From August 23rd to August 27th, ConAgra's Marie Callender's brand, in collaboration with its PR firm Ketchum, ran a publicity party/research debacle that was the pop-up underground restaurant of Food Network chef George Duran and Supermarket Guru Phillip Lempert. The pop-up restaurant was known as Sotto Terra and it lived below the parlor floor of a Greenwich Village brownstone for five days.
The exercise broke every basic social media and research rule. When all was said and done, invited bloggers felt hoodwinked that they were invited to a four-course dinner and served frozen food. They were irked that they unknowingly entered a research experiment. And most of all they were embarrassed that they involved their trusting followers by inviting them to participate in online sweepstakes to win invitations.
What was ConAgra thinking? ConAgra also forgot context.
The restaurant was run in a New York City R6-zoned residential block that happened to be our block -- a very tight residential Greenwich Village block known for its solidarity and community activism. ConAgra's use of the block was non-conforming use for an R6 district, and was carried out without the necessary permits and/or licenses. All negotiated under a residential sublet lease.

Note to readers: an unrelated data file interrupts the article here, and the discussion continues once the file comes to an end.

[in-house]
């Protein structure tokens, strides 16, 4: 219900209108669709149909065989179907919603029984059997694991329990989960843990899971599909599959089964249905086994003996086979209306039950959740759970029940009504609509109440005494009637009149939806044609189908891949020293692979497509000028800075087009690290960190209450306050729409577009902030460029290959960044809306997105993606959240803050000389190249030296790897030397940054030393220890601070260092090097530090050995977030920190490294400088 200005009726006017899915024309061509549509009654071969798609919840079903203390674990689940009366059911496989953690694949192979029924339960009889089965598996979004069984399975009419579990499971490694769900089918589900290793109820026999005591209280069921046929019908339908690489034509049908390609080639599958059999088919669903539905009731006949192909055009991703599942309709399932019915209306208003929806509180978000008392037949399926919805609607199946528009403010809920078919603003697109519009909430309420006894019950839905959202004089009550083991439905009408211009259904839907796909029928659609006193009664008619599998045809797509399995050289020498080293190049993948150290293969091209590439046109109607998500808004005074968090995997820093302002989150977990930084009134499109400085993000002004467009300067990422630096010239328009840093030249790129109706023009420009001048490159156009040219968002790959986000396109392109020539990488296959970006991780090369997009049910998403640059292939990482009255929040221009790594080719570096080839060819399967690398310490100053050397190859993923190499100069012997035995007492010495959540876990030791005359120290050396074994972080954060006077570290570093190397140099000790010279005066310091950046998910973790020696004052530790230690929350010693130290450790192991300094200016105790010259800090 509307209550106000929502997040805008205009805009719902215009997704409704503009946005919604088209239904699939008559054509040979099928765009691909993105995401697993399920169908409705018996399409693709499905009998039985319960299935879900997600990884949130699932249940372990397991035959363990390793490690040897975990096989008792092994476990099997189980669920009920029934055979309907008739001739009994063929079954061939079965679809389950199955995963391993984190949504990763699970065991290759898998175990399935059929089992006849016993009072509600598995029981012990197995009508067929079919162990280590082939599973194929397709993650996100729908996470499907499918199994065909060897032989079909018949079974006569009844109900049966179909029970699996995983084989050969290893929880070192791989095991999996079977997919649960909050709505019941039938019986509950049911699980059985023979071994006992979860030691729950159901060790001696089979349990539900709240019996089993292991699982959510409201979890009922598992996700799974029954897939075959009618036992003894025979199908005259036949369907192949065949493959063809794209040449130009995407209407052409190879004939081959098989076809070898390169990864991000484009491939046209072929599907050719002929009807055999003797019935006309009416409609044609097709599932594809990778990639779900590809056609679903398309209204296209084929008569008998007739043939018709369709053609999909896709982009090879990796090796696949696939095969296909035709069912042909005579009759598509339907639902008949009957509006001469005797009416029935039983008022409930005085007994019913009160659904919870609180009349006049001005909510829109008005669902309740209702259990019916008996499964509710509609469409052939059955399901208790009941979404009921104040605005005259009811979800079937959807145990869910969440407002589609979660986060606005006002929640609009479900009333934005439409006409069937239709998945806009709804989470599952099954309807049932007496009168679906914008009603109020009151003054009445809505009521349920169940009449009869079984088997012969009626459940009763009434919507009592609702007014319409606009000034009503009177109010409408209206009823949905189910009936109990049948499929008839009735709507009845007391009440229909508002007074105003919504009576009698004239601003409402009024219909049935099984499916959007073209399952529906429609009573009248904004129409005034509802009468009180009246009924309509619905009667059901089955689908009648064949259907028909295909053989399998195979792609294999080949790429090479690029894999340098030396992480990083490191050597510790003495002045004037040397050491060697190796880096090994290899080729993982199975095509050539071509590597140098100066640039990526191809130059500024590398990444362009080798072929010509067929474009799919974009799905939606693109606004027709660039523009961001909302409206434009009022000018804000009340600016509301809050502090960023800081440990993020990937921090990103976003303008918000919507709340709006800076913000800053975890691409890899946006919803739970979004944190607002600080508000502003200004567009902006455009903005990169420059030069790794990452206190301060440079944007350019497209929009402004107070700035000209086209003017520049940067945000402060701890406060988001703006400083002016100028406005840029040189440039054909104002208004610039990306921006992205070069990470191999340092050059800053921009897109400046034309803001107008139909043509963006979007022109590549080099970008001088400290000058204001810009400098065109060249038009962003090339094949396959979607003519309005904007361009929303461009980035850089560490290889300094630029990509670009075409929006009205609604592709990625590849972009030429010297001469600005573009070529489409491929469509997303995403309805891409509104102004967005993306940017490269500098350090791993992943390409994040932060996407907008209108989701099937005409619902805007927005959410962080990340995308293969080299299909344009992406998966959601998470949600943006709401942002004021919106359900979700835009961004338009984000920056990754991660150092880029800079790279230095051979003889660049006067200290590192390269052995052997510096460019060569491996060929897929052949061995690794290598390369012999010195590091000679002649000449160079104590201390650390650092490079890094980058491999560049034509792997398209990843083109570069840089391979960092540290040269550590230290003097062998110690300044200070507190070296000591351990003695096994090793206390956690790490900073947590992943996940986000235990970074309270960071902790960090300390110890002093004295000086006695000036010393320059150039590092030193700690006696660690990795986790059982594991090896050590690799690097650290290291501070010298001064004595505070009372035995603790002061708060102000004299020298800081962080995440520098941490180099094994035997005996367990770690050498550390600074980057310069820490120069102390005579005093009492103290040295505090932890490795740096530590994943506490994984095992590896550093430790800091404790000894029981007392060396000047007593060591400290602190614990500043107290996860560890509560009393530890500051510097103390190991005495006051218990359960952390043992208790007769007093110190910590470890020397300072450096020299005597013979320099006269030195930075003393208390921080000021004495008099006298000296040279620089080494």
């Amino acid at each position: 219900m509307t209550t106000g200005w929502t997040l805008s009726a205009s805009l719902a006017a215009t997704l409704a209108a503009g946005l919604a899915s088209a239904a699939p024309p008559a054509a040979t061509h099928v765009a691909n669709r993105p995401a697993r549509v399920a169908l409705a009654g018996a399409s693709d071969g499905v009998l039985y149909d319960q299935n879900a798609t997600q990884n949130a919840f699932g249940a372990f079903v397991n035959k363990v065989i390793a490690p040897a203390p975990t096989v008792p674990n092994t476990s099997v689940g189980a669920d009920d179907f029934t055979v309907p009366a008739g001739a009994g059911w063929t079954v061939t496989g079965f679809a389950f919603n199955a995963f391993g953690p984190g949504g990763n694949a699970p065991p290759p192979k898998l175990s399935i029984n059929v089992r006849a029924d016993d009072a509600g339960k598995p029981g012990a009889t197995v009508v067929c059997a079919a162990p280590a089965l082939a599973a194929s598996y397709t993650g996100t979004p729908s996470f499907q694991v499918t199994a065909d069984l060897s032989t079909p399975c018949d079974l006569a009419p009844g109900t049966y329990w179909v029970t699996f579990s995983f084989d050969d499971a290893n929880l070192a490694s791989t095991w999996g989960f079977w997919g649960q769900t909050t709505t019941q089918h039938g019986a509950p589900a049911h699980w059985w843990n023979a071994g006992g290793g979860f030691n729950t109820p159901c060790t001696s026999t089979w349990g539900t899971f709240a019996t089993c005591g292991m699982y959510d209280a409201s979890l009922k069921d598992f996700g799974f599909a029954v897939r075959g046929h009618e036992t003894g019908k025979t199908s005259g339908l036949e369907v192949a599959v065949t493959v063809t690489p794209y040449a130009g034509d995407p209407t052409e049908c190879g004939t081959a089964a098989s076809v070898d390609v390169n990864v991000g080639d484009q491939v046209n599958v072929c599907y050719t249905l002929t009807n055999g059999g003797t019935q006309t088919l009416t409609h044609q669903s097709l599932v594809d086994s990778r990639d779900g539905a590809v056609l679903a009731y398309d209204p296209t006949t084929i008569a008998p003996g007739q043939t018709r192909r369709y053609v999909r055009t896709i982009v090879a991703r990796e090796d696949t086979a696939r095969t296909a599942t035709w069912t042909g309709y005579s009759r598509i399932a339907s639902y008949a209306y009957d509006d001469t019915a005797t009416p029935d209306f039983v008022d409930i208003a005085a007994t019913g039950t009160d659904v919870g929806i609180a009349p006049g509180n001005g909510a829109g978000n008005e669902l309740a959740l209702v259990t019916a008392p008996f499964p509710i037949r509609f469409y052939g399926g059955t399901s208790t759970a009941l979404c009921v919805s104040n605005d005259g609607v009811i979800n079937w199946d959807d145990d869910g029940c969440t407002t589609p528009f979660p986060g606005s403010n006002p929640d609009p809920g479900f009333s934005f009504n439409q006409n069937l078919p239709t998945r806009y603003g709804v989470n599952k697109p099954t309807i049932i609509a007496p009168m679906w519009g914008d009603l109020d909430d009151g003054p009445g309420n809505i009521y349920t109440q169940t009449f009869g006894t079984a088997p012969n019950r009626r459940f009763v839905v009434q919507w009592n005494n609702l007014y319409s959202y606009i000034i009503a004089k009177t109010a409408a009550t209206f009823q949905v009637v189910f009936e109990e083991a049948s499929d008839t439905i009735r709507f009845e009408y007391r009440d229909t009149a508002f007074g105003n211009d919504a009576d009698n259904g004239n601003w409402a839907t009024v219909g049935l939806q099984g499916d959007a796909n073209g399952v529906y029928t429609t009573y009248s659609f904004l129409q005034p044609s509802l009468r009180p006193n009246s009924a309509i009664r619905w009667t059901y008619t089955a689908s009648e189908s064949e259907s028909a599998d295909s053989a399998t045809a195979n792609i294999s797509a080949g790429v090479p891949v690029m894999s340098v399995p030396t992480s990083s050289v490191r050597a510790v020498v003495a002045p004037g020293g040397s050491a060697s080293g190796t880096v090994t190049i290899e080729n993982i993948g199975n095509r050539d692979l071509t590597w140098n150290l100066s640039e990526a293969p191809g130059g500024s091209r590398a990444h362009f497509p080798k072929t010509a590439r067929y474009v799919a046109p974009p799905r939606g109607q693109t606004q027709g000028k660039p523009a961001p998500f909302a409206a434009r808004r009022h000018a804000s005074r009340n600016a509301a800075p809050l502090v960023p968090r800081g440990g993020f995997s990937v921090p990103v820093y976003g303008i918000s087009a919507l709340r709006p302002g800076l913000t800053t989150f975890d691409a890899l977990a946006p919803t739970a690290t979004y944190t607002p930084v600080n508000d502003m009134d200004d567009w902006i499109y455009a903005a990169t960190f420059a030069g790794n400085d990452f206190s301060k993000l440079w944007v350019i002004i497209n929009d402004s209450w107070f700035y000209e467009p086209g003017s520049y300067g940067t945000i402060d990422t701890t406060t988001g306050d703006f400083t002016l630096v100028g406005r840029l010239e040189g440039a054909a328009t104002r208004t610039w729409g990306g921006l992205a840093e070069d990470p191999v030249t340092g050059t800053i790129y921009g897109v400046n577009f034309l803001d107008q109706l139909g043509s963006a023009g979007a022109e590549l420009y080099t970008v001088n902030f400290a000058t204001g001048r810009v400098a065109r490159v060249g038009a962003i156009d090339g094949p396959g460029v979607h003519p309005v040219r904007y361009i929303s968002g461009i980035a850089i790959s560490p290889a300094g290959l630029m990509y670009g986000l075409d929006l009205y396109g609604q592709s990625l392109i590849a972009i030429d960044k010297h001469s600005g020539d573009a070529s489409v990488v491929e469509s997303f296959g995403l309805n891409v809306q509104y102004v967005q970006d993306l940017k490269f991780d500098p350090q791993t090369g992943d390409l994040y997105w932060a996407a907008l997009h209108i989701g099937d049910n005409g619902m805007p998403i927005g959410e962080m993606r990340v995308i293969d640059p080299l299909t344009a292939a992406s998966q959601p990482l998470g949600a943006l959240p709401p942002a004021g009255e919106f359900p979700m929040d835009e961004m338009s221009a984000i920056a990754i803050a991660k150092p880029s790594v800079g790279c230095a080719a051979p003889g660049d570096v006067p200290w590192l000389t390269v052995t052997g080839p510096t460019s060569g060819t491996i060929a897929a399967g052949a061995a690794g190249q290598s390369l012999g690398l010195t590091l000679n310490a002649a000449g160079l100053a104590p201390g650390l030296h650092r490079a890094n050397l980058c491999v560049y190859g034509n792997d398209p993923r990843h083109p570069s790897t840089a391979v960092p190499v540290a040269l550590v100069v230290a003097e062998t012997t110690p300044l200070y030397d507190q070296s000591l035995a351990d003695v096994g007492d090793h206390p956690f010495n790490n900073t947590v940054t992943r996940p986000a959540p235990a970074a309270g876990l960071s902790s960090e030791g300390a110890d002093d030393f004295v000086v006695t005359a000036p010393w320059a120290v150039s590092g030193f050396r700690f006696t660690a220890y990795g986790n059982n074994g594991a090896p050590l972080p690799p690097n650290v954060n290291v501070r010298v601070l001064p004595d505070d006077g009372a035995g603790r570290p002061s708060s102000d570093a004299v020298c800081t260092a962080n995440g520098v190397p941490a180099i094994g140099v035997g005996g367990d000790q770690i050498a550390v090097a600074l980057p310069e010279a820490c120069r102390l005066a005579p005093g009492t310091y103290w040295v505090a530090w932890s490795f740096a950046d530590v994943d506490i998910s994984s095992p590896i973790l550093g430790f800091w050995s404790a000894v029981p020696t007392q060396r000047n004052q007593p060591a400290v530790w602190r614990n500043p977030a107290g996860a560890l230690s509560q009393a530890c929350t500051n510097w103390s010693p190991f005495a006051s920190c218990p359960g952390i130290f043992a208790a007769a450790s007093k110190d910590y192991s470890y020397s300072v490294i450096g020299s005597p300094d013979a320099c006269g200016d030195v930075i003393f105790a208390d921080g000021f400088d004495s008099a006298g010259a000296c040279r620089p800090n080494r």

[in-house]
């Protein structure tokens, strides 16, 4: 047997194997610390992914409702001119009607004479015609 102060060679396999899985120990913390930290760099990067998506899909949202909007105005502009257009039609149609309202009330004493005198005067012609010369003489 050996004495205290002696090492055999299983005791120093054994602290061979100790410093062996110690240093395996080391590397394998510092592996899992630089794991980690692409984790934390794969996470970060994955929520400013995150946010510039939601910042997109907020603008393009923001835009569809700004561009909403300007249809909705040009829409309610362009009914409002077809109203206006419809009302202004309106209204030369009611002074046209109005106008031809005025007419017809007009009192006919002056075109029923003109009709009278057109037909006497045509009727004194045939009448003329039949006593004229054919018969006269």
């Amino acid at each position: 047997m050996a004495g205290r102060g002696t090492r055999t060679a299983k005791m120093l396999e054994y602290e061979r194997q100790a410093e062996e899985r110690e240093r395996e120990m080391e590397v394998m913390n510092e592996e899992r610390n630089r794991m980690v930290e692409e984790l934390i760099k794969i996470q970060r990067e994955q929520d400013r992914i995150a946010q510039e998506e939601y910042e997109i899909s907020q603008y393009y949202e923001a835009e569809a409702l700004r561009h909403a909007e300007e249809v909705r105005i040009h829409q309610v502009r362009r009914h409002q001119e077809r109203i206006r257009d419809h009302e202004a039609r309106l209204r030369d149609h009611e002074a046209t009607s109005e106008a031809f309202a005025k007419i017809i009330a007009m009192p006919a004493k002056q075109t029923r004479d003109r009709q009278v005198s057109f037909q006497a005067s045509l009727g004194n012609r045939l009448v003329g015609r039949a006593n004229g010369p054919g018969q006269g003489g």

To boot, on the first day, a satellite truck was parked down the block while interviews were conducted. A telltale red cable connected Sotto Terra to the truck. The NYC Office of Film, Theatre and Broadcasting had no record of issuing a permit to hold parking for a satellite truck. All that existed was an unsigned No Parking sign with the office's logo on a tree adjacent to the truck.
Sadly, misconduct and lack of understanding of the purpose of pop-up kills it for the more compelling pop-ups. For big brands, this demonstrates a more fundamental misunderstanding of people and culture.
Here's the scoop from bloggers that attended the dinners: